The Savage Mind  

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Train wreck at Montparnasse (October 22, 1895) by Studio Lévy and Sons.
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Train wreck at Montparnasse (October 22, 1895) by Studio Lévy and Sons.
cultural universal, structural anthropology

The Savage Mind is a work by French anthropologist Claude Lévi-Strauss, first published in 1962 in French as La Pensée sauvage, translated into English in 1966.

In this work Levi-Strauss suggests that the processes explored in structural mythology are similar in nature to those in science. He suggests that the foundation of structuralism is based upon an innate understanding of the scientific process, which seeks to break down complex phenomena into its component parts and then analyzing the relations between them. The structuralist approach to myth is precisely the same method, and as a method this can be readily applied to literature.

Bricoleur and engineer

Levi-Strauss developed the comparison of the bricoleur and engineer in The Savage Mind. “Bricoleur” has its origin in the old French verb bricoler which refers to extraneous movements in ball games, billiards, hunting, shooting, and riding. It has come to mean one who works with his hands, usually in devious or "crafty" ways when compared to the true craftsman, whom Levi-Strauss equates with the engineer. The bricoleur is adept at many tasks and at putting preexisting things together in new ways. The Engineer deals with projects in their entirety, taking into account the availability of materials and tools required. The bricoleur approximates the mind of "the savage mind" and the engineer approximates the scientific mind. Levi-Strauss says that the universe of the bricoleur is closed, and he is often forced to make do with whatever is at hand, whereas the universe of the engineer is open in that he is able to create new tools and materials. However, both live within a restrictive reality, and so the engineer is forced to consider the preexisting set of theoretical and practical knowledge, of technical means, in a similar way to the bricoleur.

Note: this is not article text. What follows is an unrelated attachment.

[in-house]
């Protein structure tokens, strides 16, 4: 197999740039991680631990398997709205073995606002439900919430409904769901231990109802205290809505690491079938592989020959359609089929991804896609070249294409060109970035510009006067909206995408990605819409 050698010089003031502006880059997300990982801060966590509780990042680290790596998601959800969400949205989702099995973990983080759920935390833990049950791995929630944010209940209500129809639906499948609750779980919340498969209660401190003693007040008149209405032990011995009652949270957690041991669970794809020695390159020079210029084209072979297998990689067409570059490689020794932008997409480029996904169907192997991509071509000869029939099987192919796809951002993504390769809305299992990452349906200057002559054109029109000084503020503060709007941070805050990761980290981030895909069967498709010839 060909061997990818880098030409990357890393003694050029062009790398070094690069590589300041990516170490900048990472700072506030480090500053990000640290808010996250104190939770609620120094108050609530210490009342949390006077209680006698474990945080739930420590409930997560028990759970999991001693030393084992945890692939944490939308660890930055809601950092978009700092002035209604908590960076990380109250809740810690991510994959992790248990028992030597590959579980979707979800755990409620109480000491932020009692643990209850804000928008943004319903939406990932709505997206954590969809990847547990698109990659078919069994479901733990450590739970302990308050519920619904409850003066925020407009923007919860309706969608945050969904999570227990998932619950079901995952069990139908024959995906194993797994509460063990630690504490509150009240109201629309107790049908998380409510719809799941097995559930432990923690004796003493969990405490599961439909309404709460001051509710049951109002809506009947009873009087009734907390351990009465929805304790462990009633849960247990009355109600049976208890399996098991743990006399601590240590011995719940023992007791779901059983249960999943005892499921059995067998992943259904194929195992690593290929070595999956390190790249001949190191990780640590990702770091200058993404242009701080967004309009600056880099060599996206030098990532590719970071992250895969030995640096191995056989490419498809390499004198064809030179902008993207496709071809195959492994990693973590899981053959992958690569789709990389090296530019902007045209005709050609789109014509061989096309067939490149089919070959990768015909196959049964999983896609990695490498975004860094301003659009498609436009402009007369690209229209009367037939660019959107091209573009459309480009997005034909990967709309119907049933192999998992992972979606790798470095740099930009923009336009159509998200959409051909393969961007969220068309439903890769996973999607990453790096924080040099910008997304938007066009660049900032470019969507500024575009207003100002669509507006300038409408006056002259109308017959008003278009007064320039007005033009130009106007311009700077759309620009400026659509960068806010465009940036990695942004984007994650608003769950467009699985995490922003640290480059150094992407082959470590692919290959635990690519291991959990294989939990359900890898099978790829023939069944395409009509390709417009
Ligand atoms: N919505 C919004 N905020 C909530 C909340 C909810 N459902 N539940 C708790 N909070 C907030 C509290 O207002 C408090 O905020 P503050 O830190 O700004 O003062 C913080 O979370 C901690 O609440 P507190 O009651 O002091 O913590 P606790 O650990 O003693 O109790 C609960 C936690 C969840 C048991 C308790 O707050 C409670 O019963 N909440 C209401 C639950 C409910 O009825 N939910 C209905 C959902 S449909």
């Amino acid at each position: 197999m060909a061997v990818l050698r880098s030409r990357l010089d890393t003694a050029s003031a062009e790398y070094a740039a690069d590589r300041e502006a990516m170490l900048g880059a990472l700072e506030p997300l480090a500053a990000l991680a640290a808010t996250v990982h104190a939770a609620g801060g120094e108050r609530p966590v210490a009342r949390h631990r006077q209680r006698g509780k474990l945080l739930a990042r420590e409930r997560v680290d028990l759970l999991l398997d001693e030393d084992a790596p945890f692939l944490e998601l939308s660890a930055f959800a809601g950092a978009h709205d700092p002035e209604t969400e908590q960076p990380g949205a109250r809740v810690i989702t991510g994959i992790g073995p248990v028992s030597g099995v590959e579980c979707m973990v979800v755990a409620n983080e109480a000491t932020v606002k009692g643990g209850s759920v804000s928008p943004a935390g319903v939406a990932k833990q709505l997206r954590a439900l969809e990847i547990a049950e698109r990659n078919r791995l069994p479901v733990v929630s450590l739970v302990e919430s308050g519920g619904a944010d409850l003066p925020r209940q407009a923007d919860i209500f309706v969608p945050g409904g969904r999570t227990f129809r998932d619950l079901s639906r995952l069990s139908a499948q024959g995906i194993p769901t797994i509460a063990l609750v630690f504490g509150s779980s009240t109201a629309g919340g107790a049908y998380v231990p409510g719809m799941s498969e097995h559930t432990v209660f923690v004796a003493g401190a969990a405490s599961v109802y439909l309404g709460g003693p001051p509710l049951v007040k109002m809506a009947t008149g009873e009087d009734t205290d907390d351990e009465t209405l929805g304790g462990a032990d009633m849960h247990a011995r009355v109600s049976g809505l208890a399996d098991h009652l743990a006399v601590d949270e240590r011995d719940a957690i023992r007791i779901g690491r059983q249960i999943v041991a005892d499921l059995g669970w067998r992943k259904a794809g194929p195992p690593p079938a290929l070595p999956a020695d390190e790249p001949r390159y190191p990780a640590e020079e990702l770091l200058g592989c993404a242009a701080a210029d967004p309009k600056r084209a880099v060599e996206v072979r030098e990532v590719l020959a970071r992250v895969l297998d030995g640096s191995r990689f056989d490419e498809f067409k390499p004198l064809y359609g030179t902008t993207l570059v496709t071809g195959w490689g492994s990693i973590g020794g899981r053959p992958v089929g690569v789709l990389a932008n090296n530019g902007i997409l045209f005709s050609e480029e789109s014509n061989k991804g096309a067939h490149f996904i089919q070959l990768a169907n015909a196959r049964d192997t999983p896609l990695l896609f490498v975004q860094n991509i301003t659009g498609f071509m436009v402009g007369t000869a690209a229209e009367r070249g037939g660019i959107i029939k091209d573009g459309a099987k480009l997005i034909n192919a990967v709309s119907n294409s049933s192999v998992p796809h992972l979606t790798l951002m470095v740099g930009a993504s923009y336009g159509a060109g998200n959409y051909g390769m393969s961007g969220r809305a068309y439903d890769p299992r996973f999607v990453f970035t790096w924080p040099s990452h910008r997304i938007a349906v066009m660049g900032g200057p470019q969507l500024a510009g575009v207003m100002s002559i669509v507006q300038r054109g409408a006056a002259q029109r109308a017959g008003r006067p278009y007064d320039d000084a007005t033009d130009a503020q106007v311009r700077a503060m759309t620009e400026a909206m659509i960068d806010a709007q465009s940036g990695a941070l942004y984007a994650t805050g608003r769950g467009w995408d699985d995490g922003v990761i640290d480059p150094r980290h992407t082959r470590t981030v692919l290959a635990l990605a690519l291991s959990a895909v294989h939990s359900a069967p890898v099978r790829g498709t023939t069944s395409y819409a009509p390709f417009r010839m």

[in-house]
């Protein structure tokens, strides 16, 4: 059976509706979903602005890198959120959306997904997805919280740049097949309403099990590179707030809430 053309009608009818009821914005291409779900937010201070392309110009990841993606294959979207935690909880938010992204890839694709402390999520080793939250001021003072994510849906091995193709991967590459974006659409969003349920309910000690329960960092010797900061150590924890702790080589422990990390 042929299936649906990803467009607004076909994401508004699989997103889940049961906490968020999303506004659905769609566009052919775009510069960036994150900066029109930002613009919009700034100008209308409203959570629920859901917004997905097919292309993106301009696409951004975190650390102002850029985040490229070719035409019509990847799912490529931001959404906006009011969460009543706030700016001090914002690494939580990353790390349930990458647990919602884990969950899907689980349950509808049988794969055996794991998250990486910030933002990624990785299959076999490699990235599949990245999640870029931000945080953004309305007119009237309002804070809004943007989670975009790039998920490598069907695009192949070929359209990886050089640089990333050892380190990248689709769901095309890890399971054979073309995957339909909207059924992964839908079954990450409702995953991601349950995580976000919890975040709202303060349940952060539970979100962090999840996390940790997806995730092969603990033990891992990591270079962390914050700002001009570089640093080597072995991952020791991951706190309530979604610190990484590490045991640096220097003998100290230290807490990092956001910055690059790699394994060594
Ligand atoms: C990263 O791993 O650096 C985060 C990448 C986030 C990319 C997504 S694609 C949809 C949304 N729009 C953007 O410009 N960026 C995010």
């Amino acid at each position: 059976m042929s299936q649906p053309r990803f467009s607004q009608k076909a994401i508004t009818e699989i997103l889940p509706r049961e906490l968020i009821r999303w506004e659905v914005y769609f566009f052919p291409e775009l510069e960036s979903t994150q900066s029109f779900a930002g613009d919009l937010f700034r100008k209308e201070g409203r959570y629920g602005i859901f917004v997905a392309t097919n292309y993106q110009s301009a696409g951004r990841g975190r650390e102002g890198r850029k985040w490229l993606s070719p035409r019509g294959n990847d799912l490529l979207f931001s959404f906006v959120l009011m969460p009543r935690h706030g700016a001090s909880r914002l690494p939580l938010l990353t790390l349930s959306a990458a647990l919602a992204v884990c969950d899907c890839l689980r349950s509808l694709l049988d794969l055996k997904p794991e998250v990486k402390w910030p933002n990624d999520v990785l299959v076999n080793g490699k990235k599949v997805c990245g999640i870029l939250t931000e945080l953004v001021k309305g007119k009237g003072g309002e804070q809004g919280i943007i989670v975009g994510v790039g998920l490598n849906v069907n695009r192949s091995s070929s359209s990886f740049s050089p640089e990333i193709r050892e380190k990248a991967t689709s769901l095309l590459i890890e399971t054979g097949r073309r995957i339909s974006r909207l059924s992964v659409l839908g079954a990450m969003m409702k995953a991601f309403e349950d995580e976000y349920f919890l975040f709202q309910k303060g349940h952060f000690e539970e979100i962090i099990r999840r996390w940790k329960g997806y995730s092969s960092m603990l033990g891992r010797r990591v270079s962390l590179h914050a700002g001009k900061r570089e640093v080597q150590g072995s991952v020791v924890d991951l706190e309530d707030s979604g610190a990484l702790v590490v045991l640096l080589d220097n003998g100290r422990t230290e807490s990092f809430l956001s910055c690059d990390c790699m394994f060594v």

Unless indicated otherwise, the text in this article is either based on Wikipedia article "The Savage Mind" or another language Wikipedia page thereof used under the terms of the GNU Free Documentation License; or on original research by Jahsonic and friends. See Art and Popular Culture's copyright notice.

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